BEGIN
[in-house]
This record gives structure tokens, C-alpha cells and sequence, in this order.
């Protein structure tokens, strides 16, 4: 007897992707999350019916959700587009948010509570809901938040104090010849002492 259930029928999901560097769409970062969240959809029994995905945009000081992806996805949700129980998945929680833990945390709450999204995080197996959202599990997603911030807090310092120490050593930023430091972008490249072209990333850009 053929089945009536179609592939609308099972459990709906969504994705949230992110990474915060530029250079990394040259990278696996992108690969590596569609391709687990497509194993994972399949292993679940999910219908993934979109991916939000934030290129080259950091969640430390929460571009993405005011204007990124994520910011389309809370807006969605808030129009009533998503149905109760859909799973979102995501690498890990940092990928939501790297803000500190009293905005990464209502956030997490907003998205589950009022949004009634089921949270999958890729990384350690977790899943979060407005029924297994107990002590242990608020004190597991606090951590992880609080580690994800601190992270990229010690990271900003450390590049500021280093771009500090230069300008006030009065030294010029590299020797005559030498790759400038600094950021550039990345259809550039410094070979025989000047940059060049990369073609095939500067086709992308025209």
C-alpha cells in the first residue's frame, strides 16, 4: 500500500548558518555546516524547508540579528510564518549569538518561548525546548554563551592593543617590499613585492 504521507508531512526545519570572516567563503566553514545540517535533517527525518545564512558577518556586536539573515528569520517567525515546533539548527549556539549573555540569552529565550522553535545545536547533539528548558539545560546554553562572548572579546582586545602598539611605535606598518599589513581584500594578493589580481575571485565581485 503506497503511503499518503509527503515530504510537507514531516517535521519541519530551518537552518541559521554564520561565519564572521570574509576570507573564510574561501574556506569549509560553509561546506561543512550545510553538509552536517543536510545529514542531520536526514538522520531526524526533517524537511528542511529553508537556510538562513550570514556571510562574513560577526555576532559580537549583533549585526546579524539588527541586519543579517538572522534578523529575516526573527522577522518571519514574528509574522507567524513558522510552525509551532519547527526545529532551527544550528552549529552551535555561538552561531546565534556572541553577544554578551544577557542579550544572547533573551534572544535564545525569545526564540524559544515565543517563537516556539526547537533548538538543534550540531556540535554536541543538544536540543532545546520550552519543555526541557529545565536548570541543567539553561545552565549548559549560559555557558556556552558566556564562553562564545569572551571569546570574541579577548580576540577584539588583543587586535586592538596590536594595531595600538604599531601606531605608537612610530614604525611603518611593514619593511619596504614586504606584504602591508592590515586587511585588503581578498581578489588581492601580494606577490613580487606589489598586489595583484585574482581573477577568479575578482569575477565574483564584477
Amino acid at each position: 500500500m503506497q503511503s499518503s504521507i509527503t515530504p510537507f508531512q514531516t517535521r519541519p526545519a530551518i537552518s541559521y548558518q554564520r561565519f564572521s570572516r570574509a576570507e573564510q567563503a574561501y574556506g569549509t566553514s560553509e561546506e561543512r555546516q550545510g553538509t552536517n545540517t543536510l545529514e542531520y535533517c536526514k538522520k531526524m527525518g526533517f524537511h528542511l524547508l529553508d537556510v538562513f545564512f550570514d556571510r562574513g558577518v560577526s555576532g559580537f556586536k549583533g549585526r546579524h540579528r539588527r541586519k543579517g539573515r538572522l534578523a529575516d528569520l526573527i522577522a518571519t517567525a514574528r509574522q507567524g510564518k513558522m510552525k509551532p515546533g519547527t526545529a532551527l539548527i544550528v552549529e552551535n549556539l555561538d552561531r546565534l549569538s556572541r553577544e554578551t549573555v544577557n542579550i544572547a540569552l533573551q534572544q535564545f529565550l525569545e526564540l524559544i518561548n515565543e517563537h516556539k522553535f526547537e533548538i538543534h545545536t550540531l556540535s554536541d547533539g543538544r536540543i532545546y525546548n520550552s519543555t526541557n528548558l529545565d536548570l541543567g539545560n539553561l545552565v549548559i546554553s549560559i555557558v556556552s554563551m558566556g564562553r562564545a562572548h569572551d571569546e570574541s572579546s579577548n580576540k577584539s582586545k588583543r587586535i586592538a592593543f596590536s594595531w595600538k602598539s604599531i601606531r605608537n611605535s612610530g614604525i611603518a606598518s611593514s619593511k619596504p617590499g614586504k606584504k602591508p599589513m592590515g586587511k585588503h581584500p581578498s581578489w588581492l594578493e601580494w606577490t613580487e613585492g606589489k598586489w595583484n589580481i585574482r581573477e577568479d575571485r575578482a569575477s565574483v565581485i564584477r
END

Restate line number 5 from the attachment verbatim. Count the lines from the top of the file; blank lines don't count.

Amino acid at each position: 500500500m503506497q503511503s499518503s504521507i509527503t515530504p510537507f508531512q514531516t517535521r519541519p526545519a530551518i537552518s541559521y548558518q554564520r561565519f564572521s570572516r570574509a576570507e573564510q567563503a574561501y574556506g569549509t566553514s560553509e561546506e561543512r555546516q550545510g553538509t552536517n545540517t543536510l545529514e542531520y535533517c536526514k538522520k531526524m527525518g526533517f524537511h528542511l524547508l529553508d537556510v538562513f545564512f550570514d556571510r562574513g558577518v560577526s555576532g559580537f556586536k549583533g549585526r546579524h540579528r539588527r541586519k543579517g539573515r538572522l534578523a529575516d528569520l526573527i522577522a518571519t517567525a514574528r509574522q507567524g510564518k513558522m510552525k509551532p515546533g519547527t526545529a532551527l539548527i544550528v552549529e552551535n549556539l555561538d552561531r546565534l549569538s556572541r553577544e554578551t549573555v544577557n542579550i544572547a540569552l533573551q534572544q535564545f529565550l525569545e526564540l524559544i518561548n515565543e517563537h516556539k522553535f526547537e533548538i538543534h545545536t550540531l556540535s554536541d547533539g543538544r536540543i532545546y525546548n520550552s519543555t526541557n528548558l529545565d536548570l541543567g539545560n539553561l545552565v549548559i546554553s549560559i555557558v556556552s554563551m558566556g564562553r562564545a562572548h569572551d571569546e570574541s572579546s579577548n580576540k577584539s582586545k588583543r587586535i586592538a592593543f596590536s594595531w595600538k602598539s604599531i601606531r605608537n611605535s612610530g614604525i611603518a606598518s611593514s619593511k619596504p617590499g614586504k606584504k602591508p599589513m592590515g586587511k585588503h581584500p581578498s581578489w588581492l594578493e601580494w606577490t613580487e613585492g606589489k598586489w595583484n589580481i585574482r581573477e577568479d575571485r575578482a569575477s565574483v565581485i564584477r